The piece ended with a surprisingly sentimental song, not at all archaic. Overall, a disappointing evening that was very nearly marvellous.
So you think you hate contemporary music
From Huddersfield Examiner- 17/11/2005
I have been going to concerts at the Contemporary Music Festival for 15 years, and like many of those who are keen regular attenders I have discovered over a period of time that experiencing live performances of new concert music can be exciting, rewarding and addictive.
If I were you, I would rush to get a ticket to hear the Russian Pokrovsky Folk Ensemble. But don't expect them to sing "Kalinka". They are described as "at once hauntingly ancient and shockingly modern."
The main evening events get the most attention, but there are other performances that often undeservedly don't even get reviewed.
The late-night concerts are often quite special, intimate experiences, where the audience gives the music their rapt attention.
“An early smash was the Pokrovsky Ensemble, a lively song-and –dances whose perfformance demonstrated that Cossack music has parallels in native American music and medieval plainsong.”
“(The Pokrovske’s) music can seem as deep as the Russian soul and as expansive as the vast spaces of Russia itself. The mood created by the ensemble is so infectious that it communicates itself to the audience. Several performances in Boston ended with the spectators dancing their way out of the hall.”
“....the Pokrovsky Folk Music Ensemble....offered a rich experience..”
The New York Times
“The youngsters...clapped their hands, danced in their seats, laughed across the language barrier at universal folk tales and story-songs ...”
The Boston Globe
“This is the real thing.. Seeing the normal Russian folk ensemble is a bit like going to Disneyland and thinking you have experienced America.”
Professor of Slavic Laguages
“The Pokrovsky Singers combine a marvelous blend of voices with boundless enthusiasm and energy, and a totally engaging manner.. The crowd absolutely loved it”.
Des Moines Register
“The high point of this thematic extravaganza (Brooklyn Academy of Music’s Stravinsky festival) \was\ when Dmitry Pokrovsky’s remarcable group of singers, dancers and instrumentalists performed Les Noces...a musically accomplished electric performance ... compelling realization..”
“... the most convincing act of Russification was performed by Moscow’s Pokrovsky Ensemble, with its colorful, ear-opening re-enactments of archaic folk rituals...”
The Wall Street Journal
“The highlight of the weekend was the Pokrovsky Ensemble’s revamping of Les Noces... The austere choral ballet , which the composer conceived as perfectly impersonal and perfectly mechanical, became a swirl of bright, raucous voices, colorful costumes and energetic peasant rituals. But Mr. Pokrovsky did not neglect the mechanical aspect altogether; for the accopaniment, he brought out comuterized pianos, picking up on Stravinsky’s well-documented interest in the pianola. The result was an irrational but compelling mix of sonorities”.
The New York Times
“ the Pokrovsky Ensemble of singers and instrumentalists gave thre Brooklyn weekend most of its special character... The Ensemble]set] the BAM lobby ringing with their fullthroated, vibrato-less songs..”
The Village Voice
“...a visually stunning performance... the singers chorepgraphed Stravinsky’s score as if it were a cross between a village marriage and a contemporary dance-theater piece-at times dancing expressively, at times imitating the (often cruel) ancient rituals of the primitive ceremony. The effect was both emotionally compelling and intellectually disturbing...this Les Noces was powerful suggestion of an esthetic that has appealed to all sides of the political spectrum, and been put to service for ideas both liberating and dehumanizing”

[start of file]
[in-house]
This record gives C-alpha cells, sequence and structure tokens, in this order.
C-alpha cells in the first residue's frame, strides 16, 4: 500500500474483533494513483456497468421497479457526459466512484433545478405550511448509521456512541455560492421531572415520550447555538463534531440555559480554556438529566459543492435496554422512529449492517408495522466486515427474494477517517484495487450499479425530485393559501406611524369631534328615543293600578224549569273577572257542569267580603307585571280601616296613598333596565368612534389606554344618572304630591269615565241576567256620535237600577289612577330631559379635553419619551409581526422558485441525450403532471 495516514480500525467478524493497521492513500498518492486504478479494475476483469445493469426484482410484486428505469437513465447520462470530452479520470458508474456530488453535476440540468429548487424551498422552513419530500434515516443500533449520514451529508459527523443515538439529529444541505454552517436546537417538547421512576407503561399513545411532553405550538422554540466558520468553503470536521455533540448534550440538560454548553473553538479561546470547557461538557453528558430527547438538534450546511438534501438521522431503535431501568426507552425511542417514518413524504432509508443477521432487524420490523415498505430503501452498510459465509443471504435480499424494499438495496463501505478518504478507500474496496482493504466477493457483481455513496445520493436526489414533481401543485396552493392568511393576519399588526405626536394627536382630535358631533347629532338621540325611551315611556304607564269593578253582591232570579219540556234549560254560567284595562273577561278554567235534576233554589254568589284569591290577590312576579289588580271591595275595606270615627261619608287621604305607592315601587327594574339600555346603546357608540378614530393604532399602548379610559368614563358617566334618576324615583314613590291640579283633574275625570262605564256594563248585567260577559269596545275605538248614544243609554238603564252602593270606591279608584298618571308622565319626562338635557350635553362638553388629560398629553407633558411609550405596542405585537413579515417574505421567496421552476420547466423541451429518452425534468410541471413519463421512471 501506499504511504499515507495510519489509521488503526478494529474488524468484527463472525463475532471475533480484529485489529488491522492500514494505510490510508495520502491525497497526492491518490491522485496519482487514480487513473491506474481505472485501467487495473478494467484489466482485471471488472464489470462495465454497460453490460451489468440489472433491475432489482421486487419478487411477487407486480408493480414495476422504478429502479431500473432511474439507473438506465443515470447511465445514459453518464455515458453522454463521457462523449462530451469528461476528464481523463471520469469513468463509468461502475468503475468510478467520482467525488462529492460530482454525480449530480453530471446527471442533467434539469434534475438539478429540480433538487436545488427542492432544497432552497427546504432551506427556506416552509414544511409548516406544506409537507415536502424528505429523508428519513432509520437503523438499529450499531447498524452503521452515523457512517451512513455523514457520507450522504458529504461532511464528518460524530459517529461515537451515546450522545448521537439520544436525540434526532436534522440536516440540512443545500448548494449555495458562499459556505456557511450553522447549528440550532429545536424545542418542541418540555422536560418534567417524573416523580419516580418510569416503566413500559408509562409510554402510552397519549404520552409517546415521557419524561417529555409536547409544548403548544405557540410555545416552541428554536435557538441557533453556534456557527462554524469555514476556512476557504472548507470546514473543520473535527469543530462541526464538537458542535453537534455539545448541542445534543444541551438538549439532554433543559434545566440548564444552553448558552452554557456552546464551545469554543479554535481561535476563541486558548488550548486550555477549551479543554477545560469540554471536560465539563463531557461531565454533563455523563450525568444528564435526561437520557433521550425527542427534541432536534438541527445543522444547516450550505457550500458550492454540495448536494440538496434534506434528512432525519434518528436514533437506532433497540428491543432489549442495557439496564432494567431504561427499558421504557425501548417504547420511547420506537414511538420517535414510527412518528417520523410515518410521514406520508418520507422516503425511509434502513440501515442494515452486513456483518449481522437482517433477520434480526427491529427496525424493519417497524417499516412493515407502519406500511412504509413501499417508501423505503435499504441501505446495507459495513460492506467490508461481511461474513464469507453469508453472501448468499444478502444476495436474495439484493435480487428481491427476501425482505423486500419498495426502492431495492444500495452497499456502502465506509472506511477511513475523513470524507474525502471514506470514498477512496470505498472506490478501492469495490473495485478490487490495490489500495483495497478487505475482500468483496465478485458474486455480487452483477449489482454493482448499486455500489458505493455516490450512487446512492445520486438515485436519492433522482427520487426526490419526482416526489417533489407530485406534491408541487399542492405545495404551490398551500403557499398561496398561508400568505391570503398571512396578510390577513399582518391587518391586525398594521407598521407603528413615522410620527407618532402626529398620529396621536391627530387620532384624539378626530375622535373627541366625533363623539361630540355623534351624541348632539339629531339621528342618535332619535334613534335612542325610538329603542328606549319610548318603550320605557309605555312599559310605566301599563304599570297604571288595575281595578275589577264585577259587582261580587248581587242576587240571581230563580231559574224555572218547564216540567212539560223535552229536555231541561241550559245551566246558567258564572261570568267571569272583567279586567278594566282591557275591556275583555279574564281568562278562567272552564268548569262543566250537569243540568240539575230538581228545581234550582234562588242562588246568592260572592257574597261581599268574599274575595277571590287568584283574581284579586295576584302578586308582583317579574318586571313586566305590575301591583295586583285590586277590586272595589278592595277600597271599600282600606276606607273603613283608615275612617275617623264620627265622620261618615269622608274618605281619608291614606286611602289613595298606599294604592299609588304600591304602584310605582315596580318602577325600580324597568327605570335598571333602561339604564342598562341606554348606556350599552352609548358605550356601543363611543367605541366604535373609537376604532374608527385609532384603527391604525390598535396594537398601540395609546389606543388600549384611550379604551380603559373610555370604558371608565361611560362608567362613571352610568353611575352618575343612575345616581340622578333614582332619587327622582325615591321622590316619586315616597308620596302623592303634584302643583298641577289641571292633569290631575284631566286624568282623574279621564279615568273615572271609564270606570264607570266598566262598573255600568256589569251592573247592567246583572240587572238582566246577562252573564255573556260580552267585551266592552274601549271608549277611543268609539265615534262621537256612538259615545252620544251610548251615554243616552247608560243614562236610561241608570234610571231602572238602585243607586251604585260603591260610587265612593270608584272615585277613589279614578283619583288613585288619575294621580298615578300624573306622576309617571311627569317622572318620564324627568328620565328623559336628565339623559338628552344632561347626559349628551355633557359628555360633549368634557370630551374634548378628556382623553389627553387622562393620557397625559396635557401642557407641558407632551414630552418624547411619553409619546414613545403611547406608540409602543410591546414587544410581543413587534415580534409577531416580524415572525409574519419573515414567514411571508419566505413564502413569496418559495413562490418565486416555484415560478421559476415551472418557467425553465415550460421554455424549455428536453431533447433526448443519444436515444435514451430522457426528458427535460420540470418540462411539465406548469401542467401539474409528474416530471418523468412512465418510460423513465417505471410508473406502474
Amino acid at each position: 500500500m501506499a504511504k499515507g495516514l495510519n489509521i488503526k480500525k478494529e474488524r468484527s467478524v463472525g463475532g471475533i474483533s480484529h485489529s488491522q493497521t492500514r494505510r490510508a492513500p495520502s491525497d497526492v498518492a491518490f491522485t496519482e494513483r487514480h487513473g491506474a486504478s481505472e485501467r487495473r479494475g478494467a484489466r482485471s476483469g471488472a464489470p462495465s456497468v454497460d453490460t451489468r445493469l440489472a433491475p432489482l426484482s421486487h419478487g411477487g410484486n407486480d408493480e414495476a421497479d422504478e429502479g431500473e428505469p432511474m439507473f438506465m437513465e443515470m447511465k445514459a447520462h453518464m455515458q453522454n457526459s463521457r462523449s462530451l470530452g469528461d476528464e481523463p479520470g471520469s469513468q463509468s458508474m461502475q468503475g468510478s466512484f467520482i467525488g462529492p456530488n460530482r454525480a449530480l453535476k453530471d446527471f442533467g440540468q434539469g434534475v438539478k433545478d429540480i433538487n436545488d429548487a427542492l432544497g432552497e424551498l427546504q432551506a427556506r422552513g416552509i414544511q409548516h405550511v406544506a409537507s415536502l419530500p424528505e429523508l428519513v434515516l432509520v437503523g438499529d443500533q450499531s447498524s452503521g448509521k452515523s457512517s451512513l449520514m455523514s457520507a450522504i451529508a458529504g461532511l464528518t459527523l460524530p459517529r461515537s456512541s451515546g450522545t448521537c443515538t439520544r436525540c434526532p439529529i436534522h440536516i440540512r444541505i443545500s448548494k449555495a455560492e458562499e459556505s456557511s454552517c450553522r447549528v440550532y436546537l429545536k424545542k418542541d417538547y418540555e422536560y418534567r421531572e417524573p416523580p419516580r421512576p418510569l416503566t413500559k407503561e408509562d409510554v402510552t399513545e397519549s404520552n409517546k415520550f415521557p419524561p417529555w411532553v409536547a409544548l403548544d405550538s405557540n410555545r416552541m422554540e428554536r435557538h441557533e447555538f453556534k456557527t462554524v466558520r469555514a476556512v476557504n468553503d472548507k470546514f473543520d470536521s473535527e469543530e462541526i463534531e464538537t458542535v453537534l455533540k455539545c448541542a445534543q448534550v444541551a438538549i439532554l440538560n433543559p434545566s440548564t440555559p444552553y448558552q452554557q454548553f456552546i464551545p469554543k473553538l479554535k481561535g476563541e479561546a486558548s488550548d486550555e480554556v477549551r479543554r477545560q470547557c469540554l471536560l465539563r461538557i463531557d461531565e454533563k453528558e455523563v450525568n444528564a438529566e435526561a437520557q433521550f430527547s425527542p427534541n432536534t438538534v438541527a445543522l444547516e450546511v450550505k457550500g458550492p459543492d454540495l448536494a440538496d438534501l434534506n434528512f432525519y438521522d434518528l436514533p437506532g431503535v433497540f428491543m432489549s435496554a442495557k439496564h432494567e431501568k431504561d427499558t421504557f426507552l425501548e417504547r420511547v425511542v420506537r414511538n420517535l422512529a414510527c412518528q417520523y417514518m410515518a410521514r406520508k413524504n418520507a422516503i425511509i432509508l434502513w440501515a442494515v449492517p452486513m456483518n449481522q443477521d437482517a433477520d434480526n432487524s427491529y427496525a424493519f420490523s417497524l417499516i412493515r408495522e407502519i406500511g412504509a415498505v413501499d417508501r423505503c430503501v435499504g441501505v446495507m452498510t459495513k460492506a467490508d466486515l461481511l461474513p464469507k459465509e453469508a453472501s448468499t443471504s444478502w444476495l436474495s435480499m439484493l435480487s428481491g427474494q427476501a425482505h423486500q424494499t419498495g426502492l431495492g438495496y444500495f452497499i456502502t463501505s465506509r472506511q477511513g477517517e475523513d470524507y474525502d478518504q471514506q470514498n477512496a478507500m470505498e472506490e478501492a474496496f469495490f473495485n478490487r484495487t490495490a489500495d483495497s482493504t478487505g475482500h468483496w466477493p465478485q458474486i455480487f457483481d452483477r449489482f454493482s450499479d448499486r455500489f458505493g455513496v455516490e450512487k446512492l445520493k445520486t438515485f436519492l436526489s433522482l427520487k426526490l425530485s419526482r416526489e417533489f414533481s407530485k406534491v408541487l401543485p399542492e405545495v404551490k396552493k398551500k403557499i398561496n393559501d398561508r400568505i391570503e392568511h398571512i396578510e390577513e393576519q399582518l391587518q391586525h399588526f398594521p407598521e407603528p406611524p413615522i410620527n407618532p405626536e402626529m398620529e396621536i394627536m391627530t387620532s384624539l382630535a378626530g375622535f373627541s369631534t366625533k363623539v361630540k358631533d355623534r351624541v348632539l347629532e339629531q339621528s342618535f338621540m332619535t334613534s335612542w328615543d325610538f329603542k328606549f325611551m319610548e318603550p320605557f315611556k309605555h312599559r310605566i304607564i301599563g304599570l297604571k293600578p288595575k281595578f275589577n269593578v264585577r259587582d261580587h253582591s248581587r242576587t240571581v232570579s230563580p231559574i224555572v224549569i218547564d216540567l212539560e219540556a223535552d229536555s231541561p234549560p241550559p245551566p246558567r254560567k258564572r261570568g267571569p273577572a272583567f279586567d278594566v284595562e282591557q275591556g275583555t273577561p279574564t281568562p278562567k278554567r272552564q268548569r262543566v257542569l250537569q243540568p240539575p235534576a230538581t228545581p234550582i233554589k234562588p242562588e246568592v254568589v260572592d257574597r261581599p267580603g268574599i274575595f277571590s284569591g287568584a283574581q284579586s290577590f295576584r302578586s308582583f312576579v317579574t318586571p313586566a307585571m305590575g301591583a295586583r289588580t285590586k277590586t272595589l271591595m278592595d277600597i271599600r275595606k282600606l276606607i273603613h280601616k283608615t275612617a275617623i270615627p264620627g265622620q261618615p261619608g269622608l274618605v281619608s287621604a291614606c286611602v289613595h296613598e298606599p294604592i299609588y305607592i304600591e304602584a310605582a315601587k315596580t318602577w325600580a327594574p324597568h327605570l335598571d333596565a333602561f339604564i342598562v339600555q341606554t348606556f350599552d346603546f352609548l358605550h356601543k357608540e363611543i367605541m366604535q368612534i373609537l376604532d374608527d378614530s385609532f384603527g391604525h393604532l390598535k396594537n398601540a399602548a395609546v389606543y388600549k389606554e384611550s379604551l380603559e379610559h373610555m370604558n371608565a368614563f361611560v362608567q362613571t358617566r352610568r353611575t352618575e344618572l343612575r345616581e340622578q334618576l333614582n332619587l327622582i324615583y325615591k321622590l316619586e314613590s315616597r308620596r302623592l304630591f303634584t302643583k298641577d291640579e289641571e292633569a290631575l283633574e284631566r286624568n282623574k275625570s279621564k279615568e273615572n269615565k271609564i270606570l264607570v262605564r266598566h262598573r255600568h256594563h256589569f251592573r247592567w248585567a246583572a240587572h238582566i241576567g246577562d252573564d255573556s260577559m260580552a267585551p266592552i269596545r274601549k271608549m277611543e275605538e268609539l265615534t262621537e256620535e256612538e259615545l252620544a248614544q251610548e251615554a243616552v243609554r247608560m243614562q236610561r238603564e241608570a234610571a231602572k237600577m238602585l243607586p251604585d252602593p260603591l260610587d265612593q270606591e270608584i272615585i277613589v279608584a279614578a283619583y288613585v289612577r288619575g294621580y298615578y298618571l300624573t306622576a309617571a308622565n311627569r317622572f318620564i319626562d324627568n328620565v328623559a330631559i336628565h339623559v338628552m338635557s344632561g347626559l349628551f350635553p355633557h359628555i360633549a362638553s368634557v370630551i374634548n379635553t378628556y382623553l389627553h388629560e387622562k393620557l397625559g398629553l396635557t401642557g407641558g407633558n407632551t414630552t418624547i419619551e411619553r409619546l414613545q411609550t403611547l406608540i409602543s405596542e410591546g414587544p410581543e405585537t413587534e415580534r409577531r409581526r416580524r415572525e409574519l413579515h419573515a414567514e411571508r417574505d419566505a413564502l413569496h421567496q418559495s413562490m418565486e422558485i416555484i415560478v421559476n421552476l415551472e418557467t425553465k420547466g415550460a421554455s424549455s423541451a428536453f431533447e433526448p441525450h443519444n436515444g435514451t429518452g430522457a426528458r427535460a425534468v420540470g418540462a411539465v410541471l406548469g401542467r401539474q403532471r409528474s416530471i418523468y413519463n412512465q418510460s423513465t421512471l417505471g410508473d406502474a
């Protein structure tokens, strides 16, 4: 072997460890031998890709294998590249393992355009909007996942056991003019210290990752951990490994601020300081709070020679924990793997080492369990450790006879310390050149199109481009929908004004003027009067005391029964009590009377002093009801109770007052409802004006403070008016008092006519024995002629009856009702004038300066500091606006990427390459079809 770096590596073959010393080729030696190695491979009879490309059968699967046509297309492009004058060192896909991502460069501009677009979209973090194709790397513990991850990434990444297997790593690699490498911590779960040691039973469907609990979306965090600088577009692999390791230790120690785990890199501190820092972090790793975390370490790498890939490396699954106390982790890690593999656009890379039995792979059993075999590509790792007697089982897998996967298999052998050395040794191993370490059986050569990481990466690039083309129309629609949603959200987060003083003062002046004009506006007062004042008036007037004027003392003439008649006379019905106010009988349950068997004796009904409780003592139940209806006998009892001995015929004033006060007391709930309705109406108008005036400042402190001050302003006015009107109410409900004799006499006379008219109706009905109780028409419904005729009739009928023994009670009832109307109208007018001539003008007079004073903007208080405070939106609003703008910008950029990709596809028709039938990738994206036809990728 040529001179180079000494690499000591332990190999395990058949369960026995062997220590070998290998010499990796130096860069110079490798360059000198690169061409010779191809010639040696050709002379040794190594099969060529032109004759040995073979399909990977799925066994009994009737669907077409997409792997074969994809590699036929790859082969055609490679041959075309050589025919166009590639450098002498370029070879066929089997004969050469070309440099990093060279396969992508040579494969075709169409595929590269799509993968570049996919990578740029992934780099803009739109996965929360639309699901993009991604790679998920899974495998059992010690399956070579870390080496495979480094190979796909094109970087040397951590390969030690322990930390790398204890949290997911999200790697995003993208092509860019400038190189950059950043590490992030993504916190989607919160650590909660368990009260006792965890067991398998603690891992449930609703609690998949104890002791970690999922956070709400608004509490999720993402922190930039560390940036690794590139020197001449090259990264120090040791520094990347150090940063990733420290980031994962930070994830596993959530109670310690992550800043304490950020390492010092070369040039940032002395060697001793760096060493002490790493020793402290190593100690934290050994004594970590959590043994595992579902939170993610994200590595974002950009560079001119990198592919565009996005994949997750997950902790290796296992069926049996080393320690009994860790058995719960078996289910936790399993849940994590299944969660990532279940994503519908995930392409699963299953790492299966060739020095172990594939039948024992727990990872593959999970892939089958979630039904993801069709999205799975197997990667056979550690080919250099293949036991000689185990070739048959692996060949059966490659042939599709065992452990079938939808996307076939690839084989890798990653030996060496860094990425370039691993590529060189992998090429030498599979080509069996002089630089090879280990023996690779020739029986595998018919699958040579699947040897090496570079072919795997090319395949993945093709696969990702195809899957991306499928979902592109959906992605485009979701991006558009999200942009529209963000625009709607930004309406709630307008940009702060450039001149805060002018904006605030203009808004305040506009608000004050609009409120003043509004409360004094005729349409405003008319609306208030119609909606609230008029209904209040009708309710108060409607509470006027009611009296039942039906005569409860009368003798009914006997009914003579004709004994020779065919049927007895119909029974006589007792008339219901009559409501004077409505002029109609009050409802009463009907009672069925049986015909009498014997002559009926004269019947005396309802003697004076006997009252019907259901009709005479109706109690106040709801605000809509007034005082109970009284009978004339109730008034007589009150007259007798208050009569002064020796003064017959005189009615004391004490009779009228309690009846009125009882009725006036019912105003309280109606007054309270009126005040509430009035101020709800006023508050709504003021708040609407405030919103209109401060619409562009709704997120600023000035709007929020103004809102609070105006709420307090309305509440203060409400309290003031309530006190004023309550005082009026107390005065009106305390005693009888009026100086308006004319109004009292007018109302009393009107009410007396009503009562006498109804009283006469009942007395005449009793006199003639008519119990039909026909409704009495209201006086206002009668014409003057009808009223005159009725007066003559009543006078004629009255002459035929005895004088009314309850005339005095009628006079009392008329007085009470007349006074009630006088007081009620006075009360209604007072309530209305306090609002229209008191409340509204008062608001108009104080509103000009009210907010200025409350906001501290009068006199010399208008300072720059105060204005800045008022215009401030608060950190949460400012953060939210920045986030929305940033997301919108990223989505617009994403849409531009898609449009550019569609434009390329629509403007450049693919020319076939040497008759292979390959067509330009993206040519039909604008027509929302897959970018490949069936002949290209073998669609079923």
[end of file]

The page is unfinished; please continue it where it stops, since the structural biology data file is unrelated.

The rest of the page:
THE DMITRY POKROVSKY ENSEMBLE
THE WILD FIELD
Release date: 28 May 1991
Manufactured, Marketed and Distributed by Virgin Records
“…as deep as the Russian soul, as expansive as the vast spaces of Russia itself…” Washington Post
..The music on this album is peasant music from Southern Russia, specific to an area known as “wield field”
because it has no natural barriers and over the centuries has been ravaged by invaders and marauding Tartars. The songs all date from before the 1917 revolution – most have been handed down generation by generation over several centuries – and now they are usually sung by farmers working on collective farms. Music in as integral part of the daily lives of these villagers; in order to understand it Dmitry and the group lived within the joining in the activities and celebrations as well as singing and recording. The ensemble play the ancient “kaliuki” – simple hollow reed flutes traditionally played by shepherds to guard the fields. Their voices are natural, flexible – singing difficult harmonies and improvising in the customary style.
Now recognized as the founder of the modern folklore movement in the Soviet Union, the Ensemble has toured extensively through the United States, Europe and Japan, thrilling audiences with their boundless enthusiasm and tireless energy. This album was recorded at Real World Studios on their first visit to England in 1990 – where they performed top thunderous applause at WOMAD’s Reading festival – and captures all the excitement and energy of a live performance.
On the Elektra Nonesuch recording of “Les Noces”:
“Most recordings document the history of performance but this new, extraordinary recording represents a stage in the discovery or recovery of the history of music….. The results are astonishing, delightful, terrifying, and, most of all, deeply stirring; these performances connect us with something primal in human experience… \a\ dazzling, informative, opinion-challenging recording…”
“ Poignant, powerful music… at once hauntingly ancient and shockingly modern”..
The Boston Globe
“(Album of the Week) Everything on this CD… is sung in genuine Russian folk style.(Imagine a cross between a red-hot gospel choir and a Sacred Harp convention. Now stir in a gallon of vodka.)… this is by far the most vitalLes Noces on record. Refined it isn’t. Thrilling it most definitely is the real, raw, right thing”.